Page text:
front row seat to earth

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Genre: Indie Folk

Favorite Songs: “Generation Why,” “Can’t Go Home,” “Seven Words”

The first word that came to mind after the first listen to FRONT ROW SEAT TO EARTH was “dramatic.” Natalie Mering warbles in a sweeping alto throughout the album over a series of songs that borrow equally from ’60s and ’70s pop (she’s a particularly clear disciple of Kate Bush), Benjamin Britten-esque vocal harmonies, and the intimate, confessionally-angled songwriting of modern indie folk. It’s an interesting mix of influences that comes out as a fairly unique sound, like a more subdued and classical sounding Florence + The Machine. However, FRONT ROW SEAT TO EARTH suffers drastically from a lack of imagination, making Weyes Blood come across as an artist that is solely focused on putting together aesthetic elements rather than creating good songs. Her songwriting is unremarkable and unmemorable and her musical arrangements lack imagination. While it succeeds in communicating emotion to the listener through the sheer weight of her more “dramatic” artistic choices, it feels more like a giant weight being put on the shoulders of the listener, rather than the cathartic experience that most look for from “sad” music. FRONT ROW SEAT TO EARTH is a bloated and ultimately disposable mess that could have been saved by a little bit more of a precise approach from its creator.


The opening song on the album, “Diary,” is by far the worst offender of almost all of this album’s sins. Opening on a series of piano chords that sound like the opening of a particularly wishy-washy Donovan song, the song incorporates harp swells, huge amounts of swirly reverb, and a strangely jarring drum backbeat. It’s intended to make the listener feel like the song is growing into something, but it never does, instead remaining centered around those chords, which end up sounding more amateur than epic. “Used to Be” is really more of the same, a song driven (again) by a vocal-piano-Wurlitzer combination that we’ve heard plenty of times before. This one is saved a bit by a slightly soulful, “Hey Jude” meets “I Will Always Love You” kind of section in the middle, but spends most of its time drowning in its own reverb.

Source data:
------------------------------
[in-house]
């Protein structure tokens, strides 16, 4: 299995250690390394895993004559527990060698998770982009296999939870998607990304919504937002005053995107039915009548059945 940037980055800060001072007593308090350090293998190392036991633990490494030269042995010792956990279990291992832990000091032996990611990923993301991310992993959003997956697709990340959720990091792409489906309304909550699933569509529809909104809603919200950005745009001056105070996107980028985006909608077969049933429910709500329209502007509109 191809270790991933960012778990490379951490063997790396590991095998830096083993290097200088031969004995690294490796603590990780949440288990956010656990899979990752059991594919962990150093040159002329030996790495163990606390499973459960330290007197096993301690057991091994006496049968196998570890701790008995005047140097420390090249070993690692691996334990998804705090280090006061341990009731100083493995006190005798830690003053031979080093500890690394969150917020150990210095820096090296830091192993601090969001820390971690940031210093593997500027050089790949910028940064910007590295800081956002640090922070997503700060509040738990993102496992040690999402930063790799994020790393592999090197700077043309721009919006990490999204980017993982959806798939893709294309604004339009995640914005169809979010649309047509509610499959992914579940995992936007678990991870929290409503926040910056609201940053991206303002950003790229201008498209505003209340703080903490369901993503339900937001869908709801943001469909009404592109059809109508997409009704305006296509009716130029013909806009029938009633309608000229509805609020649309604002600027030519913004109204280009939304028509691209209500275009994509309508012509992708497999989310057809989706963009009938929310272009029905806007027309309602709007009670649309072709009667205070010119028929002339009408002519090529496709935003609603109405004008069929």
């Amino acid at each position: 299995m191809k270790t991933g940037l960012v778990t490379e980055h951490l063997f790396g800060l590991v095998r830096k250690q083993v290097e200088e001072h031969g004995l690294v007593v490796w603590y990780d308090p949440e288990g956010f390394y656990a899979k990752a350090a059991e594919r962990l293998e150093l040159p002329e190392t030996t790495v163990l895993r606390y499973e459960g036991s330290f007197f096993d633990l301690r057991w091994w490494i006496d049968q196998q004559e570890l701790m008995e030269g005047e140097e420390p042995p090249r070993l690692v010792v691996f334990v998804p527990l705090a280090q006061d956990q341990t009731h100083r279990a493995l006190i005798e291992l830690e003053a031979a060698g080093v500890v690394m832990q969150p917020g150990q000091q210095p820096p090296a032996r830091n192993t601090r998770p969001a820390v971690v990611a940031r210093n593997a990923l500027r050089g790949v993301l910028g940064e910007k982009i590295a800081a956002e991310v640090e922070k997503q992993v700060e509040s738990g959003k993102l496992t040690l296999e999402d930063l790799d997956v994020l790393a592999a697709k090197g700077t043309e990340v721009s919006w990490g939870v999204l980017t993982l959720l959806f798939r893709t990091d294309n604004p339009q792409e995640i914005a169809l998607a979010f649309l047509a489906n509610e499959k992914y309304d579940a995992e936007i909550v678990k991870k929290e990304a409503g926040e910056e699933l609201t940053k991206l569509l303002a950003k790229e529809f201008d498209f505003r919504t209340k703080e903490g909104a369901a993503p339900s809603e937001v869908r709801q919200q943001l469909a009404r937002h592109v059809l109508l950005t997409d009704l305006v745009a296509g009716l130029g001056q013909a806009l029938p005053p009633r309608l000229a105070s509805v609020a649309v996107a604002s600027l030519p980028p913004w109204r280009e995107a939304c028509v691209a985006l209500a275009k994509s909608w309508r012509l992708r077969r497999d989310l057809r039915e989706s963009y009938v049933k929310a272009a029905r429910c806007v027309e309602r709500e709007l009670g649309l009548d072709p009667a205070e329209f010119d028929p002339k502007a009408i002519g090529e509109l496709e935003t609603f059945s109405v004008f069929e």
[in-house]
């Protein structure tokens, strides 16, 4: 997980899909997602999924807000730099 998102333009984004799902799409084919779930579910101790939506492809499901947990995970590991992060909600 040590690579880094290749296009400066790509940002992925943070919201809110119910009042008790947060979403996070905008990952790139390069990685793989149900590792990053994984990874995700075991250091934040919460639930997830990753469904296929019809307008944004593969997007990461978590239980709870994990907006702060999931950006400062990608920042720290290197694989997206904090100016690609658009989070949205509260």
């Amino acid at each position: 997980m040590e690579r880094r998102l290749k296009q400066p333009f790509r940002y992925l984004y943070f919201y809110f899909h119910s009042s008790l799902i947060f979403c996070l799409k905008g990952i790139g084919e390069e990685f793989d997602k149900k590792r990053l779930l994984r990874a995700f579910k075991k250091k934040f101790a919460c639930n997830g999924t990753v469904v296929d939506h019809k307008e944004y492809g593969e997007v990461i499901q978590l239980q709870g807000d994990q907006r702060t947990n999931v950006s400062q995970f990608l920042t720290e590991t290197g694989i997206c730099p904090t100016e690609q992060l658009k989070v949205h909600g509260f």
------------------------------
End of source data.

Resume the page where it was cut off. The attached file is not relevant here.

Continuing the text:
The album does turn itself around toward the end, when the songs stop aiming for stadium-level soaring. Weyes Blood is by far her best when she allows her voice to take front and center, and though the results aren’t groundbreaking when she does, they are certainly more memorable. “Generation Why” features a much more textured and tasteful arrangement, centered around vocal harmonies and acoustic guitar, and “Can’t Go Home” is exclusively vocals and synth pads. These vocally oriented (and more classically influenced — this is not a coincidence) songs are where Weyes Blood’s ear shines, as the harmonies are gorgeously layered and far more pleasant to listen to than her band-backed songs. Lead single “Seven Words” is the closest she comes to making the vocal harmonies work with the band, in large part because her vocal harmonies, which are far superior to her instrumental arrangements, are featured in a way that she chooses to feature organs and pianos in other songs. If she can generate more arrangements like it, her future as an artist is much brighter than it currently looks.


This isn’t a bad enough album for Weyes Blood to be written off entirely, as FRONT ROW SEAT TO EARTH’s flaws are very fixable and probably just require exposure to larger audiences and, even simpler, repetition and practice. Plus, even though there aren’t many tracks worth listening to on this album, the ones that are worth it are good, and “Seven Words” is very good. However, as it stands, FRONT ROW SEAT is an album to skip over unless you’re a fan of Weyes Blood’s style.

Verdict: Do Not Recommend

Adam Cash lives in the woods and grew up playing music in barns with other strange woods children. Fortunately, moving to California showed him that the rest of the world largely ignores Toby Keith, and thus, life is worth living. Adam also writes about video games on Top Shelf Gaming.

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